Monday, April 16, 2012

Researchers Investigate Migraine Relief via Mouth-Based Implant: Sphenopalatine Ganglion Stimulation


New to Somebody Heal Me? Subscribe to the Somebody Heal Me feed:
Subscribe in a reader or subscribe by e-mail. Follow me on Twitter @somebodyhealme.

I've written in the past about a device called an occipital nerve stimulator, which is being researched as an option for treating chronic migraines. A different kind of implanted stimulator, which is placed in the patient's gum, is being tested in trials in the United States and Europe.

The device is known as a sphenopalatine ganglion (SPG) stimulator. The SPG is a small collection of nerve cells located at the base of both sides of the nose. A tiny electrode is surgically implanted over the patient's SPG and connected to a stimulator. An electrical current is delivered to the stimulator device by a small generator implanted in the patient's chest. Once installed, the system is controlled with a wireless remote.


In a small clinical trial of the device in migraineurs, the results were largely inconclusive. Some patients were helped, while others were not. Confusingly, a patient was helped by a sham version of the stimulator device. Accurate placement of the parts of the stimulator seemed to be the most important factor in the device's success in the clinical trial. The device has been successfully used to treat cluster headaches in a few patients. As with migraine, further studies are needed.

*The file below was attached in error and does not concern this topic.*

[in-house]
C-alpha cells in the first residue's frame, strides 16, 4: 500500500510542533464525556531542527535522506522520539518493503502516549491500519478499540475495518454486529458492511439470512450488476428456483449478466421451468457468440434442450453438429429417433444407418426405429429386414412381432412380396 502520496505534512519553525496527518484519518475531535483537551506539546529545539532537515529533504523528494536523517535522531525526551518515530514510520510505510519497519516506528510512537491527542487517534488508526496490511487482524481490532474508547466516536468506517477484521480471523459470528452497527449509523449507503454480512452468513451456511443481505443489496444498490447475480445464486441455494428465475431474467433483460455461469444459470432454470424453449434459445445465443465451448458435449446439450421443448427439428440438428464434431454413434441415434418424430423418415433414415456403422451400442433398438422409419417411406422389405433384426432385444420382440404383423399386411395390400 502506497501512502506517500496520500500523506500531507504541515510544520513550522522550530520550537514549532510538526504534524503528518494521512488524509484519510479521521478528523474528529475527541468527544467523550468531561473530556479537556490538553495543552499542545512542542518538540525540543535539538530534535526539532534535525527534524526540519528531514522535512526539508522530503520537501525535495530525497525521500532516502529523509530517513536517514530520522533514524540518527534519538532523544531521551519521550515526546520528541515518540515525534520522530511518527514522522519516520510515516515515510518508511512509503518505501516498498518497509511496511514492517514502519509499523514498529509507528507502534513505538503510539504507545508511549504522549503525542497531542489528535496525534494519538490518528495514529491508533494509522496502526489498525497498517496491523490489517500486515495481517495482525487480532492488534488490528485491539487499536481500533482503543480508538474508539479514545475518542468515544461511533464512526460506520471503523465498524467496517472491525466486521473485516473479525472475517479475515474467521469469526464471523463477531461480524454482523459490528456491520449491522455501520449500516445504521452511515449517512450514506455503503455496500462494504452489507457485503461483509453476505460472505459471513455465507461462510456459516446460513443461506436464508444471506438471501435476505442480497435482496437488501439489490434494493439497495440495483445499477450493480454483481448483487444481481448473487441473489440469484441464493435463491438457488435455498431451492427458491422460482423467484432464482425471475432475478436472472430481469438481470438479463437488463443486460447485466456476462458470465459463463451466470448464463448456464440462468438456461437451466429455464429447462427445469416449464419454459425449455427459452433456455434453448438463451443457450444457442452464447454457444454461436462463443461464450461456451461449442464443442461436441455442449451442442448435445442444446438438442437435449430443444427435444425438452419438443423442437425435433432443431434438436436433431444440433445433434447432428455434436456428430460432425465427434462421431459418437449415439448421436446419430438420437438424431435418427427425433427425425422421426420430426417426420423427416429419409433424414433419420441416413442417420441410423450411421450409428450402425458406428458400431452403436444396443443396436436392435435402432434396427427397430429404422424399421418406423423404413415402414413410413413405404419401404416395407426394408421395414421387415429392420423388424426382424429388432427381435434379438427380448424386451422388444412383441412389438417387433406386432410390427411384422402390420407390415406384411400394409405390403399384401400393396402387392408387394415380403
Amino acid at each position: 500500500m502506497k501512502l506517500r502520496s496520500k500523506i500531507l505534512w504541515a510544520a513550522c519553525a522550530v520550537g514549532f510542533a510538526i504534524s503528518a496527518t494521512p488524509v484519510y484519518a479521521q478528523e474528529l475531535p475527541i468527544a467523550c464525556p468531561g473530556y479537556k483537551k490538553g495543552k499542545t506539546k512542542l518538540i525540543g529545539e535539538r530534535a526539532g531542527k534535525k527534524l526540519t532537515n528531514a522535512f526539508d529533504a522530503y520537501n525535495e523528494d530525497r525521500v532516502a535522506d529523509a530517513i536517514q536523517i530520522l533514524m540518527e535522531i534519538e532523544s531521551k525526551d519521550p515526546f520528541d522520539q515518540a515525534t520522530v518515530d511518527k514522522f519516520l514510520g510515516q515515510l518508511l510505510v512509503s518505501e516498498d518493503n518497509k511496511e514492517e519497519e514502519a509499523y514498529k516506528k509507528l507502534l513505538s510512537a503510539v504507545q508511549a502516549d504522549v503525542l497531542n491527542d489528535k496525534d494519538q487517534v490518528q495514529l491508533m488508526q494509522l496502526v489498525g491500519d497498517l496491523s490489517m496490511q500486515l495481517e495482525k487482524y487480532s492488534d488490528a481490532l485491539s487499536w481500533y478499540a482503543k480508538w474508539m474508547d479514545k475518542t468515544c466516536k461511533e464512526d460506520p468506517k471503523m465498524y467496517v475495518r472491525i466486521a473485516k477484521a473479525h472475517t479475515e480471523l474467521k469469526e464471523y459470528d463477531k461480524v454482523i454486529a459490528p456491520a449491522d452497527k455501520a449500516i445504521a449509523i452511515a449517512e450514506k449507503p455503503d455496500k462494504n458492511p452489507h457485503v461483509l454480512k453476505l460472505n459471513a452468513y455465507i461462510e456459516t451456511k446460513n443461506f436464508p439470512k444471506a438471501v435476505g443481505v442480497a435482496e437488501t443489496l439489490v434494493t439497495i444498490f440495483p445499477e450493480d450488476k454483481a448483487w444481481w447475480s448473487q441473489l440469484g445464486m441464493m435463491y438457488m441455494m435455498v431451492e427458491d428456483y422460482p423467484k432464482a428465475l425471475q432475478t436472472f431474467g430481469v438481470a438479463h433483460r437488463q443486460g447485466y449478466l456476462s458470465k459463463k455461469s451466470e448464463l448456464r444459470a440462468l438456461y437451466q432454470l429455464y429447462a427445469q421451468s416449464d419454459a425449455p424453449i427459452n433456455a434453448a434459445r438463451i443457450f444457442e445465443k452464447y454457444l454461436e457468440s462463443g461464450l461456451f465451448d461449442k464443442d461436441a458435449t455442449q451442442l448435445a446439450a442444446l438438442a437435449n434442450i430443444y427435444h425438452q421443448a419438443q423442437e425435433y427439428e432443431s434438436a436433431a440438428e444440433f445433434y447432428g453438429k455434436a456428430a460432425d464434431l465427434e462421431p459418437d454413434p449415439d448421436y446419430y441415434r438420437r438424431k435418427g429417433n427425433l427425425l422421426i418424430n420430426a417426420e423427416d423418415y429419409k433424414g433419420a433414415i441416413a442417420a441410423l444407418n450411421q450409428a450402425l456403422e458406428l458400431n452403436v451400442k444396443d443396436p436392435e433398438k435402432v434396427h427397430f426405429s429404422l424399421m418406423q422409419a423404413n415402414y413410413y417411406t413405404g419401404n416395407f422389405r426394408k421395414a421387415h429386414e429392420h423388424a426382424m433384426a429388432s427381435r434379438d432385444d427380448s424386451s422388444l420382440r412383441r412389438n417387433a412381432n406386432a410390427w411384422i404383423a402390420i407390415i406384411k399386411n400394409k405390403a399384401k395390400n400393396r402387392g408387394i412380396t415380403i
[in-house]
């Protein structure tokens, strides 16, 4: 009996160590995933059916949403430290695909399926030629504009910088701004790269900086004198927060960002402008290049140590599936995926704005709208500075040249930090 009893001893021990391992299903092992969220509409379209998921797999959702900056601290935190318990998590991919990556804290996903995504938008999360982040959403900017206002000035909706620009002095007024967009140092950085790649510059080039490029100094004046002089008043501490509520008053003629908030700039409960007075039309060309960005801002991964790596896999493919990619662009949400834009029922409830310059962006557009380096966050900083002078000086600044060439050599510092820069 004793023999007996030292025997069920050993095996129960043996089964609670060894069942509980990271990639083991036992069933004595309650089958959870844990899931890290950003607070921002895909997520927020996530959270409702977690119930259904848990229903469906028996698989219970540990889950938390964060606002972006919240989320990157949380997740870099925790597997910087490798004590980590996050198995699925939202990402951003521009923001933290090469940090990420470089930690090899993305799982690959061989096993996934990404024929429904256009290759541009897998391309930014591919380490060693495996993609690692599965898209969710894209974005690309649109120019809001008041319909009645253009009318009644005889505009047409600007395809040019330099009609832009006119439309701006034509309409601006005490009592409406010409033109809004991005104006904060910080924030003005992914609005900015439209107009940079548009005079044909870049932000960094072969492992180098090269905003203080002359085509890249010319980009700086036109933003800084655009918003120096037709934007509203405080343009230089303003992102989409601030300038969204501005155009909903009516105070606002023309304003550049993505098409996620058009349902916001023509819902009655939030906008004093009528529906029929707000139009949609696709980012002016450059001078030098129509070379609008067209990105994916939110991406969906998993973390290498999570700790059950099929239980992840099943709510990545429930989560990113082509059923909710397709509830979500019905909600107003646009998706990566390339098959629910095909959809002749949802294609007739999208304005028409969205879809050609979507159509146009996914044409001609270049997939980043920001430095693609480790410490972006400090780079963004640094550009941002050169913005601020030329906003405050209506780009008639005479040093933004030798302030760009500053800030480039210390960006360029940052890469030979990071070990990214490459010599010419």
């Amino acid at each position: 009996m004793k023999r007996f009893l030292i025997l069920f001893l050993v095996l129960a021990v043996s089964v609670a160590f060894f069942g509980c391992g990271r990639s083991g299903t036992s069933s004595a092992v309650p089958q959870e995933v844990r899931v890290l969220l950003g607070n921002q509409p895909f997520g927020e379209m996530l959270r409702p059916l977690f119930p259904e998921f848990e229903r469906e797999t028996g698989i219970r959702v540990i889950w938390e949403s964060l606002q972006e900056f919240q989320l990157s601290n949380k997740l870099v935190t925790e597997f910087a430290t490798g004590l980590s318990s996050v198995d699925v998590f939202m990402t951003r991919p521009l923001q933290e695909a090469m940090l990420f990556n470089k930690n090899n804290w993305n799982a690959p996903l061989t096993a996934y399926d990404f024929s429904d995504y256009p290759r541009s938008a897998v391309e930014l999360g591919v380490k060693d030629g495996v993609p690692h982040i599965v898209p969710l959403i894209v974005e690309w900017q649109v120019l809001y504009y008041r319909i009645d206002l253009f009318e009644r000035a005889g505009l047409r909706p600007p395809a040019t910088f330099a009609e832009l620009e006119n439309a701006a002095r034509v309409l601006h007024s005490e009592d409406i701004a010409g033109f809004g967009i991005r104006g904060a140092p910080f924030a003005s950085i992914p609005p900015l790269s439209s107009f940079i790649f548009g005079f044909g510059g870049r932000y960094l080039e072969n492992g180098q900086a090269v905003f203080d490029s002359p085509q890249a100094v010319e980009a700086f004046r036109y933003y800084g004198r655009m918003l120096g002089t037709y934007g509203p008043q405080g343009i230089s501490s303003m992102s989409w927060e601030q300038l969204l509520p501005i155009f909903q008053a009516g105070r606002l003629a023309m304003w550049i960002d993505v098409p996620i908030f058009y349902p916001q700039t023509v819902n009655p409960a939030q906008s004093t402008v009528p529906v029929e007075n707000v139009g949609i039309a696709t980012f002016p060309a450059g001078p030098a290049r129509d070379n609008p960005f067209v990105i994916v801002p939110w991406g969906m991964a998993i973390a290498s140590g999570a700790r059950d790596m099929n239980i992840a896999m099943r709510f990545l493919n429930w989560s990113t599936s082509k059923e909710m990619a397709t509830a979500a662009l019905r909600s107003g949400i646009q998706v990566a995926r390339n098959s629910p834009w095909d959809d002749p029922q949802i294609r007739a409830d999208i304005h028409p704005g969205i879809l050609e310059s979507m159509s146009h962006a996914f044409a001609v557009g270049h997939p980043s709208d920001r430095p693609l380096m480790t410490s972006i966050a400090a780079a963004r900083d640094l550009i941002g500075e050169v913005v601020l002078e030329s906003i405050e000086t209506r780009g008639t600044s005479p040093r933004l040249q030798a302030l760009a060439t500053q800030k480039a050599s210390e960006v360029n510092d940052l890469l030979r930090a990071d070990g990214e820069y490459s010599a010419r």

More elaborate clinical trials are currently recruiting patients to test the device, such as this study at the Cleveland Clinic: Electrical Stimulation of the Sphenopalatine Ganglion for Treatment of Migraine Headaches. You can find other studies by searching for "sphenopalatine ganglion stimulator" at ClinicalTrials.gov.

Because the device is still in the early stages of clinical trials, it is not FDA approved for any purpose and therefore not readily available to patients to try. Becoming accepted to a clinical trial would be the best way to try the stimulator if you're interested in it at this time. Please be aware the SPG stimulator has not been studied nearly as much as the occipital nerve stimulator, which is FDA approved for occipital neuralgia, but not migraine.


Sources:
Electrical Stimulation of the Sphenopalatine Ganglion for Treatment of Migraine Headaches
Neurostimulation for Primary Headache Disorders: Sphenopalatine Ganglion Stimulation
Mouth Tingler Implanted in Gum to Beat Pain of Migraine
The Cleveland Clinic Manual of Headache Therapy
BrainsGate's Sphenopalatine Ganglion Stimulator




Subscribe to the Somebody Heal Me feed: Subscribe in a reader or subscribe by e-mail. Follow me on Twitter @somebodyhealme.





Protected by Copyscape Plagiarism Check



Photo Sharing and Video Hosting at Photobucket Content by Diana E. Lee.


DISCLAIMER: Nothing on this site constitutes medical or legal advice. I am a patient who is engaged and educated and enjoys sharing my experiences and news about migraines, pain and depression. Please consult your own health care providers for advice on your unique situation.